Most people who have ventured into the depths of the Tindersphere can attest to its bleakness. And sure, while there are those who manage to emerge from a bout of online dating victorious and coupled up, those who don’t find themselves feeling frustrated and stuck as they attempt to navigate the murky waters of digital courtship.
Luckily, a little advice from an expert in cyber dating could be a total game changer for those among us who are eager to find love, but not so eager that we’re willing to risk getting swipe-induced tendinitis in the process. One of America’s top online dating experts and digital matchmakers, Julie Spira, has been in the business of making online magic happen for 25 years. In other words, she knows a thing or two about the (very worthy, according to Spira) art of dating online.
“Online dating is the most popular way for singles to meet with 39% of couples saying they’ve met online, as compared to 20% who met through friends,” says Spira. “And even if it’s not a love match, you could meet a new friend or find a business opportunity. Dating online is just a great way to expand your social circle, meet people that your friends don’t know, and learn more about what you’re looking for in a partner.”
Unfortunately, because online dating is so popular, as Spira says, that also means that the online dating landscape is a pretty crowded one. For that reason, Spira recommends that people approach online dating with a strategy in mind as opposed to just flying by the seat of their pants. A good place to start? Steering clear of these eight major online dating no-no’s.
1. Don’t post old (or too few) pictures.
“Photos really matter, and too many people are afraid they won’t recognize their date,” says Spira. Be mindful of choosing photos that are pretty recent, and Spira even recommends captioning photos with the month and year when they were taken to help give your online matches a little context. As for how many photos you’re posting, Spira suggests shooting for 5-7, as using just a single picture or too few photos could come off like you’re not that serious about finding love online.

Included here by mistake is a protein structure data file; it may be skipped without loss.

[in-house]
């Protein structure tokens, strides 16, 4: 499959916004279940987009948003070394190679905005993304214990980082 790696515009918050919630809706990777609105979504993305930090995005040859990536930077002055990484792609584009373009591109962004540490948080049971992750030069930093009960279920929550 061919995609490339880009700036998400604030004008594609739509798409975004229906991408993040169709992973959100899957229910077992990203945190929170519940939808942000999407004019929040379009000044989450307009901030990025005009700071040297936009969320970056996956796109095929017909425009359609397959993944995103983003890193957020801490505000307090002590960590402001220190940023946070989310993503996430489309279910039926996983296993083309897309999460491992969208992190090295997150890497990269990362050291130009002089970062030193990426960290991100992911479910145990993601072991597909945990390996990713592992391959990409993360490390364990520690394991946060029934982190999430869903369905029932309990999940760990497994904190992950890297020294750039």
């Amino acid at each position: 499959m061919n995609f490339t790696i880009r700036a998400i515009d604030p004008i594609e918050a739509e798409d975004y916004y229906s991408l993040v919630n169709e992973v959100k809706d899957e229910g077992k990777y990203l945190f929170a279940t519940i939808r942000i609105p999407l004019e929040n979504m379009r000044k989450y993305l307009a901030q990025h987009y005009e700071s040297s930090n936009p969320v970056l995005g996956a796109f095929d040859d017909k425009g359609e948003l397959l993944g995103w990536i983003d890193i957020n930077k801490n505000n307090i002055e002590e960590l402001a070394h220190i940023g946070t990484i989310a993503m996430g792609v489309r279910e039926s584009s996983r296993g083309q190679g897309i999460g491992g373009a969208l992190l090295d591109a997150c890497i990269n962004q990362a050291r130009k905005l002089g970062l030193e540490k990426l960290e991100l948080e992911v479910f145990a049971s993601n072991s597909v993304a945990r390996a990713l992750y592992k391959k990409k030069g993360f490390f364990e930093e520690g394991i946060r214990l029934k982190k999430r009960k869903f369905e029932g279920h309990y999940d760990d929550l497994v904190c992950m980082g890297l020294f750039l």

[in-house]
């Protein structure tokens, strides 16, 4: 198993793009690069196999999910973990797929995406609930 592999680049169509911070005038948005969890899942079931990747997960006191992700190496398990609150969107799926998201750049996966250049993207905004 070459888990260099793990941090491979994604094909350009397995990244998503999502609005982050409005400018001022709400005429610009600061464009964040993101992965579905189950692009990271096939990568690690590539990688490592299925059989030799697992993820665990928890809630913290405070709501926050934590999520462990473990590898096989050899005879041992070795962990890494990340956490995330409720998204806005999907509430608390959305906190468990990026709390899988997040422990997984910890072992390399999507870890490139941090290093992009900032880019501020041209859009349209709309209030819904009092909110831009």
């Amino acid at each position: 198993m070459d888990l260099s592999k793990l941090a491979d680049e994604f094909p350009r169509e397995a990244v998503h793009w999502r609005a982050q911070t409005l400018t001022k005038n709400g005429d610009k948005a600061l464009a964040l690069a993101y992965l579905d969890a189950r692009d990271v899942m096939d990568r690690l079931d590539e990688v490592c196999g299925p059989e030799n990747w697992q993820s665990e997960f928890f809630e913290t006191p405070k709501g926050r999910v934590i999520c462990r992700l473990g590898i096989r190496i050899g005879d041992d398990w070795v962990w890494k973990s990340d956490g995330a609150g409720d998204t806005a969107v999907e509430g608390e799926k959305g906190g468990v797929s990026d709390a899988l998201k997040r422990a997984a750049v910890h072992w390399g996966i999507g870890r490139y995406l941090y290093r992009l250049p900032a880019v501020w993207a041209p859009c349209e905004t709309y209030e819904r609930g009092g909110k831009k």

2. Don’t talk too much about yourself.
According to Spira, your goal in the beginning should be to come off as more interested than interesting. “It’s better to be a good listener,” says Spira. “I realize that some people are nervous, but online dating is about creating a good dialogue to get to know your potential date, and not to just present a monologue about yourself.” Basically, you want to find a balance between sharing a little bit about yourself but always appearing just as interested in learning more about the other person.
3. Leave the novel at home.
Just like you wouldn’t really want to watch a movie after someone has spoiled the ending, a profile that’s too detailed is a bit like spoiling the discovery phase of a new relationship. “Some people write long-winded profiles, and if someone actually reads it all, there’s nothing left to talk about on a date, so they’ll most likely take a pass,” says Spira. Instead of putting it all on the table right away, Spira suggests limiting the breadth of information you share and instead just providing enough to give an idea of who you are. “Online dating is about taking a glimpse into your life, and the life you might have together as a couple should you click.”